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Flora Novotny Rutaganira

The FUNR Lab, lead by Flora Rutaganira uses choanoflagellates—the closest living single-celled relatives to animals—to study the origin of animal cell communication. We apply chemical, genetic, and cell biological tools to probe choanoflagellate cell-cell communication. We hope that our research has implications for understanding not only animal cell signaling, but also the origin of multicellularity in animals.

Rajat Rohatgi

The overall goal of our laboratory is to uncover new regulatory mechanisms in signaling systems, to understand how these mechanisms are damaged in disease states and how to devise new new strategies to repair their function.  Specific areas are highlighted below:

1. The Hedgehog and WNT pathways, two cell-cell communication systems that regulate the formation of most tissues during development. These same pathways play central roles in tissue stem-cell function and organ regeneration in adults. Defects in these systems are associated with degenerative conditions and cancer.

Rajat Rohatgi

A central focus of our laboratory is to uncover new regulatory mechanisms in cell-cell communication system, understand how these mechanisms are damaged in disease states and devise strategies to repair their function. We are actively recruiting post-doctoral fellows to join projects in the following areas:
--Signaling pathways implicated in birth defects, cancer and regeneration.
--Regulation of signaling and development by primary cilia.
--Genetic and biochemical dissection of lipid pathways that regulate signaling, development and cancer.

Aaron Straight

Our laboratory studies the dynamics and organization of eukaryotic genomes. Every eukaryotic cell must compact its DNA into the nucleus while maintaining the accessibility of the DNA to the replication, repair, expression and segregation machinery. Eukaryotes accomplish this feat by assembling their genomes into chromatin and folding that chromatin into functional compartments.

Dan Herschlag

To understand biology, we need chemistry and physics as the physical and chemical properties of biomolecules enable and constrain what biology can do and how it has evolved. We are particularly interested in questions of: (i) how enzymes work; (ii) how RNA folds; (iii) how proteins recognize RNA; (iv) RNA/protein interactions in regulation and control; and (v) the evolution of molecules and molecular interactions. Our interdisciplinary approaches span and integrate physics, chemistry and biology, employ a wide range of techniques, and are question driven.

Rhiju Das

We develop algorithms to predict and design the structures and energetics of RNAs and RNA/protein complexes. We test these ideas through community-wide blind trials; by enhancing NMR, crystallographic, and cryoelectron microscopy methods; and by designing new complexes. Upcoming projects involve directly visualizing how natural RNA machines work inside human cells and designing molecules that might enable RNA-based optogenetics, self-replication, and sequence-controlled synthesis of novel polymers.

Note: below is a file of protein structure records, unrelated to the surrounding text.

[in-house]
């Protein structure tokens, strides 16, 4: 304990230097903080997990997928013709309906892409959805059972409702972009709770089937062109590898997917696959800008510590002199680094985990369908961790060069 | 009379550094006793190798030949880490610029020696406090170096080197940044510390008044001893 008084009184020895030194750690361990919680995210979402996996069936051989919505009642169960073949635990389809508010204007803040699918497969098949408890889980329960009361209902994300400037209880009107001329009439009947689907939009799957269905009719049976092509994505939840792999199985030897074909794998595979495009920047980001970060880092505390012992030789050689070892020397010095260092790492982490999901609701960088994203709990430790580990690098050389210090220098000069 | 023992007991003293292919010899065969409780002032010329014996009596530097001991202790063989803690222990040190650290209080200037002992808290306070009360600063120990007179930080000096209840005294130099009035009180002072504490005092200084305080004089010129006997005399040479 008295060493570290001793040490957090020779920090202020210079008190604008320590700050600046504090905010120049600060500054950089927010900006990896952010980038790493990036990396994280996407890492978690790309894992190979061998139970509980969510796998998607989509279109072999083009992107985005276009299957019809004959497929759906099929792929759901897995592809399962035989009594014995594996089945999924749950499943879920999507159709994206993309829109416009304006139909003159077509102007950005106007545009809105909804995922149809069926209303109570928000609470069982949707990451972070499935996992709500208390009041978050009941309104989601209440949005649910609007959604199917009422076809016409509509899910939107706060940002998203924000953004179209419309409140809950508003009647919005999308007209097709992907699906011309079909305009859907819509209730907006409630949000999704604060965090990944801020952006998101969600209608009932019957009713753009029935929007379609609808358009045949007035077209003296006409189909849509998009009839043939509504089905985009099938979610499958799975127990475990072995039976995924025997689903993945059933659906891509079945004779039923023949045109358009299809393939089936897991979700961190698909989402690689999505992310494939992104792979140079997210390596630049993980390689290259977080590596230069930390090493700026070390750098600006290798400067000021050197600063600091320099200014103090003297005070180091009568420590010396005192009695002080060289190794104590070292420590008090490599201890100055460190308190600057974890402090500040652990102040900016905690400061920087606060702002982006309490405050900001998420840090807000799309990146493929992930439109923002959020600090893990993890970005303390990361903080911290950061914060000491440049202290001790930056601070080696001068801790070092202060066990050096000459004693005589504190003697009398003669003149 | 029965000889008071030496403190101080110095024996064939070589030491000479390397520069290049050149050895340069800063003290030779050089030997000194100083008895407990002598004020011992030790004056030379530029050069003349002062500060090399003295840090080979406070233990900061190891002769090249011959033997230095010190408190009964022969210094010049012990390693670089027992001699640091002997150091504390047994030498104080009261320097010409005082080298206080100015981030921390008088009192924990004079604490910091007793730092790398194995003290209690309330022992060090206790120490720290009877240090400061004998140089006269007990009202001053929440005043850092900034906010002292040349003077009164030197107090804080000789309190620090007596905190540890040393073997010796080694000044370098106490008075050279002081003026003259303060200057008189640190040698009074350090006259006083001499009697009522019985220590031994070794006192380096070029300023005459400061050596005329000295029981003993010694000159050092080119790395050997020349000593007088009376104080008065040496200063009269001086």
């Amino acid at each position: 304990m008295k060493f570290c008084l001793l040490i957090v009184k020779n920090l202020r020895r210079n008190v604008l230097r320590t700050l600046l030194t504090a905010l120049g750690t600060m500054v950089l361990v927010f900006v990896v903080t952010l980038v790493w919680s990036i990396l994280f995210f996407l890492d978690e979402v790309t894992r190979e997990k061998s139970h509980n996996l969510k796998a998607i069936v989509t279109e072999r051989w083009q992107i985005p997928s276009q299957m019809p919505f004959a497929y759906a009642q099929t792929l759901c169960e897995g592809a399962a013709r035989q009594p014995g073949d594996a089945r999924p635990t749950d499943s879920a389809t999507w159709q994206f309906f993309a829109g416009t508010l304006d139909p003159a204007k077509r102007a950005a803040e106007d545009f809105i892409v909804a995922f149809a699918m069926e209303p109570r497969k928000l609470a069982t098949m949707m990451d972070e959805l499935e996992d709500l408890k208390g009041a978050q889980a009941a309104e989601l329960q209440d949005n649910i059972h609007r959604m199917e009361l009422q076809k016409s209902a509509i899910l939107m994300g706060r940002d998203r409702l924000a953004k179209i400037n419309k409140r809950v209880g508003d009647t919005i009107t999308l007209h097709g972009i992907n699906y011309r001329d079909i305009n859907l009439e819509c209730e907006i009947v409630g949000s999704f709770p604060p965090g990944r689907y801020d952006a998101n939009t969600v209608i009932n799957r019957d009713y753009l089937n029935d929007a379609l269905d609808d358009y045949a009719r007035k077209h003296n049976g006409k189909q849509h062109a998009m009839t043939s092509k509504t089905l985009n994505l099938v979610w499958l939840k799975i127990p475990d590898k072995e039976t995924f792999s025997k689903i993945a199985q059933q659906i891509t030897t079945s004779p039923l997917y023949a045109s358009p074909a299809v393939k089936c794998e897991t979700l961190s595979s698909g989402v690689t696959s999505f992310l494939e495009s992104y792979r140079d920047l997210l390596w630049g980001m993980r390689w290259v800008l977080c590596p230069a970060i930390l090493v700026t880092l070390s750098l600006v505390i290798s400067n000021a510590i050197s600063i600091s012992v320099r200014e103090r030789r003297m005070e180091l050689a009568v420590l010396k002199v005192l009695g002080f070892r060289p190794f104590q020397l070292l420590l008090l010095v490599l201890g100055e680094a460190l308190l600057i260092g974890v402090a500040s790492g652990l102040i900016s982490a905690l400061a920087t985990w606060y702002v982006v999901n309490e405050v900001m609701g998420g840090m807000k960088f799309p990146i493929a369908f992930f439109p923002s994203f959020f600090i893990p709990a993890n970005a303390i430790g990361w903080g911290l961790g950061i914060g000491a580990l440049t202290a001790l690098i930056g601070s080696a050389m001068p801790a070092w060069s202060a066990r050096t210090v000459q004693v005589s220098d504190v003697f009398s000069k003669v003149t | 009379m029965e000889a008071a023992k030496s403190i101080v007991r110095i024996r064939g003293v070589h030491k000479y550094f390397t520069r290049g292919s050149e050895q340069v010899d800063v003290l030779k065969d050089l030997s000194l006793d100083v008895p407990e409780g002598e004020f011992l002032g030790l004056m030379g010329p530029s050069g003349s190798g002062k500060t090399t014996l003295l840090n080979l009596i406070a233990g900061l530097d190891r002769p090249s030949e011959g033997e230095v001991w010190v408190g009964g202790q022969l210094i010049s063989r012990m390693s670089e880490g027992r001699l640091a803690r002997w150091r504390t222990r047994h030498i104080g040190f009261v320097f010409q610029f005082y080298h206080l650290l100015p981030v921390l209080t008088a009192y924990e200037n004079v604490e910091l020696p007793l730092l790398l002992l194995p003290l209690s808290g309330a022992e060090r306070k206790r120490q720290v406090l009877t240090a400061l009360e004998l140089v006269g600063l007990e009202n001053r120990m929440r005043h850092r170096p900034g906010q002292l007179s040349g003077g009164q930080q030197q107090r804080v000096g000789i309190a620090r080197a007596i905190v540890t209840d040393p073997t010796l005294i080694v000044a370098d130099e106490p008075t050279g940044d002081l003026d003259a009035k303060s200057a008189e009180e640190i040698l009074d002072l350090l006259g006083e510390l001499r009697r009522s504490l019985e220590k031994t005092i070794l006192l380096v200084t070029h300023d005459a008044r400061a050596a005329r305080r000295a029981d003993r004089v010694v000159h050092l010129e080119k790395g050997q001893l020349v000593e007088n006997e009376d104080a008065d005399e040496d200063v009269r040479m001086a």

Suzanne Pfeffer

Our lab seeks to understand the molecular basis of inherited Parkinson's Disease.  Activating mutations in the LRRK2 kinase cause Parkinson's , and the major substrates of LRRK2 kinase are a subset of proteins called Rab GTPases.  Together with our collaborators, we have discovered that phosphorylation of Rab proteins completely changes the partner proteins with which they interact and leads to a blockade in the formation of critical signaling structures called primary cilia.  We are using biochemical, cell biological and genome-wide approaches to study the molecular cell biology of Parkins

Ellen Yeh

The Yeh Lab studies the apicoplast, a unique plastid organelle in Plasmodium falciparum parasites that cause malaria. We are particularly focused on unbiased chemical and genetic screens to discover new cell biology and therapeutic targets for this important global health disease. Our work highlights the untapped opportunities in exploring divergent biology in non-model organisms, a theme we plan to expand in the lab by studying ocean algae (malaria's cousins!) and their role in the global ecosystem.

Rajat Rohatgi

Our lab uses cellular, biochemical, and genetic approaches to understand the mechanism by which developmental signaling pathways, such as the WNT and Hedgehog pathways, function and how they are damaged in disease states. We use a broad range of approaches in our work: genome-wide CRISPR screens, proteomics, imaging, and both protein and lipid biochemistry.


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